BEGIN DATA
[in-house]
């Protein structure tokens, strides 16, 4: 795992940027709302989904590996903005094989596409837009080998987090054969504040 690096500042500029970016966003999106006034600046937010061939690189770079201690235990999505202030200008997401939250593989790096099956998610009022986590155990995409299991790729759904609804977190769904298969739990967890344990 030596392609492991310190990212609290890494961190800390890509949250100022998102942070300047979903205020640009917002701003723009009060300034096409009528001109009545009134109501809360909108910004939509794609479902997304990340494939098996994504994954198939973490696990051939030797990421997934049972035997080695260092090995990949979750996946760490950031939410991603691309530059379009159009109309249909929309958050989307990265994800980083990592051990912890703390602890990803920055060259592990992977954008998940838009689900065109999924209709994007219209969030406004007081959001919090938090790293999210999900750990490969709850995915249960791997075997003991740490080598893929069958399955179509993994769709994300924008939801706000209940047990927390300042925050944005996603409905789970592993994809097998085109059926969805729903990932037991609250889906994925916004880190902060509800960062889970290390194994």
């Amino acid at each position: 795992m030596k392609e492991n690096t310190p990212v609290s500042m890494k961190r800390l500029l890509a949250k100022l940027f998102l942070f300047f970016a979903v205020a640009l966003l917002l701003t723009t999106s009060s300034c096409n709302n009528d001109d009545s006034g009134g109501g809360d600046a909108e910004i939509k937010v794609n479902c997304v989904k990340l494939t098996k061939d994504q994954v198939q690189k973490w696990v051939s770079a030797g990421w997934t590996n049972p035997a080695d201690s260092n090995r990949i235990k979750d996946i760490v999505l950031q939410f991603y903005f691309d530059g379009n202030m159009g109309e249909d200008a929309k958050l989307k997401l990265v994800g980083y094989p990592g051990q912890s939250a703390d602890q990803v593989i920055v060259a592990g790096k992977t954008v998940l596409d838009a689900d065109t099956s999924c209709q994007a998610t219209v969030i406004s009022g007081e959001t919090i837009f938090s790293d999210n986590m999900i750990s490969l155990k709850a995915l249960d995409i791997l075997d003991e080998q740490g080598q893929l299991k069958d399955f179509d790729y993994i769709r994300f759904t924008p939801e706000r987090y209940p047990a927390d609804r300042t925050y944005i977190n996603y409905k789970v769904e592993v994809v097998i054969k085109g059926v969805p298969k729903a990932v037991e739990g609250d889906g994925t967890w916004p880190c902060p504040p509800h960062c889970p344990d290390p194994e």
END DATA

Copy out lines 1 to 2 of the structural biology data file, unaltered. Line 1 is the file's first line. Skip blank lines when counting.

[in-house]
């Protein structure tokens, strides 16, 4: 795992940027709302989904590996903005094989596409837009080998987090054969504040 690096500042500029970016966003999106006034600046937010061939690189770079201690235990999505202030200008997401939250593989790096099956998610009022986590155990995409299991790729759904609804977190769904298969739990967890344990 030596392609492991310190990212609290890494961190800390890509949250100022998102942070300047979903205020640009917002701003723009009060300034096409009528001109009545009134109501809360909108910004939509794609479902997304990340494939098996994504994954198939973490696990051939030797990421997934049972035997080695260092090995990949979750996946760490950031939410991603691309530059379009159009109309249909929309958050989307990265994800980083990592051990912890703390602890990803920055060259592990992977954008998940838009689900065109999924209709994007219209969030406004007081959001919090938090790293999210999900750990490969709850995915249960791997075997003991740490080598893929069958399955179509993994769709994300924008939801706000209940047990927390300042925050944005996603409905789970592993994809097998085109059926969805729903990932037991609250889906994925916004880190902060509800960062889970290390194994």